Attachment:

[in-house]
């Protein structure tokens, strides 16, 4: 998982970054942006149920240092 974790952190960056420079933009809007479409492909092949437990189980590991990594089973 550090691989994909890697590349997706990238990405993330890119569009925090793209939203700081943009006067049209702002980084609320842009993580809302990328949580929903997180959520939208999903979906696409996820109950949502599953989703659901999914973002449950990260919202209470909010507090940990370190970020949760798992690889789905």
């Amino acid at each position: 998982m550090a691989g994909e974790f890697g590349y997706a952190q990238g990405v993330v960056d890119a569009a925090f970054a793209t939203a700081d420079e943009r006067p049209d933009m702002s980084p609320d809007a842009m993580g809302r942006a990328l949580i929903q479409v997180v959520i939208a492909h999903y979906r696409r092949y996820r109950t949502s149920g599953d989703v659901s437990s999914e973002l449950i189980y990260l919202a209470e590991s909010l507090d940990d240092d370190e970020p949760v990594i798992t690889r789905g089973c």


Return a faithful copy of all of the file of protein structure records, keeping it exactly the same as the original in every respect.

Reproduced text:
[in-house]
């Protein structure tokens, strides 16, 4: 998982970054942006149920240092 974790952190960056420079933009809007479409492909092949437990189980590991990594089973 550090691989994909890697590349997706990238990405993330890119569009925090793209939203700081943009006067049209702002980084609320842009993580809302990328949580929903997180959520939208999903979906696409996820109950949502599953989703659901999914973002449950990260919202209470909010507090940990370190970020949760798992690889789905």
């Amino acid at each position: 998982m550090a691989g994909e974790f890697g590349y997706a952190q990238g990405v993330v960056d890119a569009a925090f970054a793209t939203a700081d420079e943009r006067p049209d933009m702002s980084p609320d809007a842009m993580g809302r942006a990328l949580i929903q479409v997180v959520i939208a492909h999903y979906r696409r092949y996820r109950t949502s149920g599953d989703v659901s437990s999914e973002l449950i189980y990260l919202a209470e590991s909010l507090d940990d240092d370190e970020p949760v990594i798992t690889r789905g089973c």